La Salle is bringing Poynter's media literacy training program to Philly kiddos - Philly


Mar. 21, 2019 9:37 am

La Salle is bringing Poynter’s media literacy training program to Philly kiddos

MediaWise, a media literacy program for teens, will come to town thanks to a partnership between Poynter and the North Philly higher ed institution.

At a MediaWise media literacy training program.

(Courtesy photo)

A partnership between La Salle University and Florida-based journalism nonprofit Poynter Institute will bring a series of digital literacy training programs to Philadelphia, with the goal of helping high school and middle school students real news stories from fast-traveling falsehoods online.

MediaWise, a Poynter-led initiative with Google funding, has a bold goal: teaching 1 million teens the difference between fact and fiction online. It wants at least half of that target population to come from underserved and low-income communities.

Here in Philly, the initiative found a partner in La Salle, which will host at least four fake-news-spotting workshops over the coming months. The first training, led by MediaWise instructors, will take place April 6 on campus, as part of its open house event for high school students accepted to La Salle.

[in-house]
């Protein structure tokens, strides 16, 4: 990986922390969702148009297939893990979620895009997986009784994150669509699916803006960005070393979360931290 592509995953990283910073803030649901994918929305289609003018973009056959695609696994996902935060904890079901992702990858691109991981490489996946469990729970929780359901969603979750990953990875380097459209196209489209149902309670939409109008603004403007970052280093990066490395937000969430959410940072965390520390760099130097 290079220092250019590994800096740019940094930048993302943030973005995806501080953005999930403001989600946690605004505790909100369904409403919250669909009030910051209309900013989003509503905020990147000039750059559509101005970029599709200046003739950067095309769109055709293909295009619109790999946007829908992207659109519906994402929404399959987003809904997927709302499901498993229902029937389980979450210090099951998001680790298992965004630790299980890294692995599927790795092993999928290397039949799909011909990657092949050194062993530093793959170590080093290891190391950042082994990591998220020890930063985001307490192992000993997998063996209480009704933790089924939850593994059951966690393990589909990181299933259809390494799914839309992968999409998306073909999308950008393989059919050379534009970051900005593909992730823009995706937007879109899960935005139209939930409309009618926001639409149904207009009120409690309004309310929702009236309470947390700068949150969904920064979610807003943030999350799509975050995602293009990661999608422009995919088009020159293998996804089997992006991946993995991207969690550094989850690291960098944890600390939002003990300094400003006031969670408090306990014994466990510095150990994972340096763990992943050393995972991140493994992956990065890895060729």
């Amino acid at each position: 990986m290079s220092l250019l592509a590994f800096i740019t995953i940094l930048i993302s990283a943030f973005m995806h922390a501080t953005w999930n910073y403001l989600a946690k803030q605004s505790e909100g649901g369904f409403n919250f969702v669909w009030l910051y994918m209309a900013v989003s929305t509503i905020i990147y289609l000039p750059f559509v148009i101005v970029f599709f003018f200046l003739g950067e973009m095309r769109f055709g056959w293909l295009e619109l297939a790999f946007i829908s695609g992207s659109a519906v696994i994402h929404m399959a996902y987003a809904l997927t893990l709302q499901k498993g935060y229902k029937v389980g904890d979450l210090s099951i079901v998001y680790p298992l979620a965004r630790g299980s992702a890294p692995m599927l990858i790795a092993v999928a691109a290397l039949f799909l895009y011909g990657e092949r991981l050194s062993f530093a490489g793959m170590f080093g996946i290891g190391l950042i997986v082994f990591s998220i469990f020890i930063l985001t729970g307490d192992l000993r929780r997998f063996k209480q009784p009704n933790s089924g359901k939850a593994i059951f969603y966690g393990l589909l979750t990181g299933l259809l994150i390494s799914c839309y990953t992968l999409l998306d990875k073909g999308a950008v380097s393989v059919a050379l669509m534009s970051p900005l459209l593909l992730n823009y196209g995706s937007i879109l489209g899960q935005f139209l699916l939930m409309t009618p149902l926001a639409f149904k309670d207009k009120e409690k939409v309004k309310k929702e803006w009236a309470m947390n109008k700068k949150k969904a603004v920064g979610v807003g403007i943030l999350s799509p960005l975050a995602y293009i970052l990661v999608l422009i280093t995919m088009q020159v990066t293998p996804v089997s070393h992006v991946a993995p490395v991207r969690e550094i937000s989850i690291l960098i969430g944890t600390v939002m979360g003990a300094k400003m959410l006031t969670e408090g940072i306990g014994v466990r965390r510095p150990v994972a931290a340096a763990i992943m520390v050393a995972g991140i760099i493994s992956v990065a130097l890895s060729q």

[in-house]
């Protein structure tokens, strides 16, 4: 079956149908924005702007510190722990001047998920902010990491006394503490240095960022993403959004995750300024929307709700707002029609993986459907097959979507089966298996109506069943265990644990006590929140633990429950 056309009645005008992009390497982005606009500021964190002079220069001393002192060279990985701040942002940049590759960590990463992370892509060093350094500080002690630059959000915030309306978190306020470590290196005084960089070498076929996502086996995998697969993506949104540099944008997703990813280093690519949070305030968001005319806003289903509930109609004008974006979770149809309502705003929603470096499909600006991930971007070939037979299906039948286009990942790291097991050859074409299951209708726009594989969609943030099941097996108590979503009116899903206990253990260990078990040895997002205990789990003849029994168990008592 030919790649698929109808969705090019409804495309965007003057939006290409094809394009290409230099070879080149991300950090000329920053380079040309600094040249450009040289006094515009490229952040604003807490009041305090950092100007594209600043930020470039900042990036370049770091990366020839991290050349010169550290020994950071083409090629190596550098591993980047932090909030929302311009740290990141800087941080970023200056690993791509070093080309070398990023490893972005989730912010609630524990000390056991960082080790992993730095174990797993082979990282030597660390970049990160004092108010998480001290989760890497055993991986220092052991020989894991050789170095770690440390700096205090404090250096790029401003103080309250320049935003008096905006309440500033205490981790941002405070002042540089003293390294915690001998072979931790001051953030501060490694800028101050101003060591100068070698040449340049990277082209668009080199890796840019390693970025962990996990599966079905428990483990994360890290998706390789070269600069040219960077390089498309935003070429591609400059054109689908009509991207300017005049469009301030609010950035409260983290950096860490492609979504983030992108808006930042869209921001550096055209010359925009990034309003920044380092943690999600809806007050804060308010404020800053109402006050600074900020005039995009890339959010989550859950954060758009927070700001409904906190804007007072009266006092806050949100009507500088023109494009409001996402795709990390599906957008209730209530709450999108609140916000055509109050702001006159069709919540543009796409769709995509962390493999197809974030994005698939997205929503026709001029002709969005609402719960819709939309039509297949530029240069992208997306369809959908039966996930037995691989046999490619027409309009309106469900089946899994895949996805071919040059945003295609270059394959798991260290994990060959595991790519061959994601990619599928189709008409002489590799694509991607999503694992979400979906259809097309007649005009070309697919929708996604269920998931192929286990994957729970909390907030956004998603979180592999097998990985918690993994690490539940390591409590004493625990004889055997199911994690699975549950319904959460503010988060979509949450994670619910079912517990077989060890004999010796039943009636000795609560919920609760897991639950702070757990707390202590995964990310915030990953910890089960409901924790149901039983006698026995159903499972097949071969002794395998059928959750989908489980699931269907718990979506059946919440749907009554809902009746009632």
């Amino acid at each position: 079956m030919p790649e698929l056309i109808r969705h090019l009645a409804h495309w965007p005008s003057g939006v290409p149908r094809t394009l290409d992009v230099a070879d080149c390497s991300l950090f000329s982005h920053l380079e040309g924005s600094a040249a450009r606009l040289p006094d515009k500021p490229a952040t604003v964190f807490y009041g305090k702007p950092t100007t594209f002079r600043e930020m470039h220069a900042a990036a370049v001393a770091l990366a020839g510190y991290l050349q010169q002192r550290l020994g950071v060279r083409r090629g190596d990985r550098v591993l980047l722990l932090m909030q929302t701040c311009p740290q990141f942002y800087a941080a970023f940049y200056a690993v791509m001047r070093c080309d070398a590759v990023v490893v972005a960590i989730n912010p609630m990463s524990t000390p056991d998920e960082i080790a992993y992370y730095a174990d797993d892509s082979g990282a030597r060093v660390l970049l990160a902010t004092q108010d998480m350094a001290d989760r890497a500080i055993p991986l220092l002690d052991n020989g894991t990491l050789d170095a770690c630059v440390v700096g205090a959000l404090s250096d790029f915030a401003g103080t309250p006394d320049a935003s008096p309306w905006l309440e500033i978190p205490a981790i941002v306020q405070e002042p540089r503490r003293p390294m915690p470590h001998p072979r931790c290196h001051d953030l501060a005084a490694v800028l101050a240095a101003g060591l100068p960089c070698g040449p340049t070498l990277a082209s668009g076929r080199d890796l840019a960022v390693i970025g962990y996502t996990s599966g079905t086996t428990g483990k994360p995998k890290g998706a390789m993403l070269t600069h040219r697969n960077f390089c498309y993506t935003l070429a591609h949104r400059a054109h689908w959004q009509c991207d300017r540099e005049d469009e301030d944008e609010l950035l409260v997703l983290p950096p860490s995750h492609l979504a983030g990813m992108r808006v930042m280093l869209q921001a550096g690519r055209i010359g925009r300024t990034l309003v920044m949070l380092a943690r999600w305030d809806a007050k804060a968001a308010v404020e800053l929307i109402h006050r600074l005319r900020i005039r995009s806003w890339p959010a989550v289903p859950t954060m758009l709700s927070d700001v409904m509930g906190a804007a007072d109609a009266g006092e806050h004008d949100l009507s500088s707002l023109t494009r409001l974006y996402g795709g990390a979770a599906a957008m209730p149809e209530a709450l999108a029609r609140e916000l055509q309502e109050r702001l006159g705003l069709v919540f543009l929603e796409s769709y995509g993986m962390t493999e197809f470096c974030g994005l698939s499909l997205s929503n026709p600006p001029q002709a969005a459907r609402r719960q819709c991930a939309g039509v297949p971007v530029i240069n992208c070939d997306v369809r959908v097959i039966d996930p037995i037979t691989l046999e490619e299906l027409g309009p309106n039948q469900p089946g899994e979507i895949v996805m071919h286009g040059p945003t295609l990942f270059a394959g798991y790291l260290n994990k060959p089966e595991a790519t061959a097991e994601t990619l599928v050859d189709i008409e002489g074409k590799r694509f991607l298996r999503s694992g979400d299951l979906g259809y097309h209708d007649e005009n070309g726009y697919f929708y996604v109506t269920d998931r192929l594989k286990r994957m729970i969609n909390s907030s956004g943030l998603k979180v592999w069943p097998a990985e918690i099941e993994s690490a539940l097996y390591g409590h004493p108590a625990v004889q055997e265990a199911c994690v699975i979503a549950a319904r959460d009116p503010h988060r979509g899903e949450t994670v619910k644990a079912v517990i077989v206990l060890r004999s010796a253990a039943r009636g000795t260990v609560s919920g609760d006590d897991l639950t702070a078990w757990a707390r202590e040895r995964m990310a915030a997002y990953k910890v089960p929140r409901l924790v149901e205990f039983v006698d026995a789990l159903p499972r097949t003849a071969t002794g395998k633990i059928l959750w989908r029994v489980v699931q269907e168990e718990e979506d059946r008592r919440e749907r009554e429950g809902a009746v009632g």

Dates and locations for the additional sessions will be announced in the coming months.

“We’re thrilled to be partnering with MediaWise to bring this innovative and important training to our region,” said La Salle President Colleen Hanycz. “Explorers navigate the world around them with clarity and confidence. Today, particularly in the digital environment, that means knowing how to separate fact from fiction and approach content critically. La Salle wants to equip every teen with that skill set.”

How big is the problem? Well, presidential rhetoric aside, one 2016 study out of Stanford University found that 82 percent of middle-schoolers couldn’t distinguish between sponsored content and news stories on the web, a sign that most teens lack the context to navigate the news landscape.

Katy Byron, editor and program manager of MediaWise, said the teaching events are interactive and use digital tools that teens are already familiar with, like Instagram and Snapchat.

“It’s important to us that we speak their language and use real-life examples of misinformation, so they come away feeling empowered to use these skills on their own,” Byron said.


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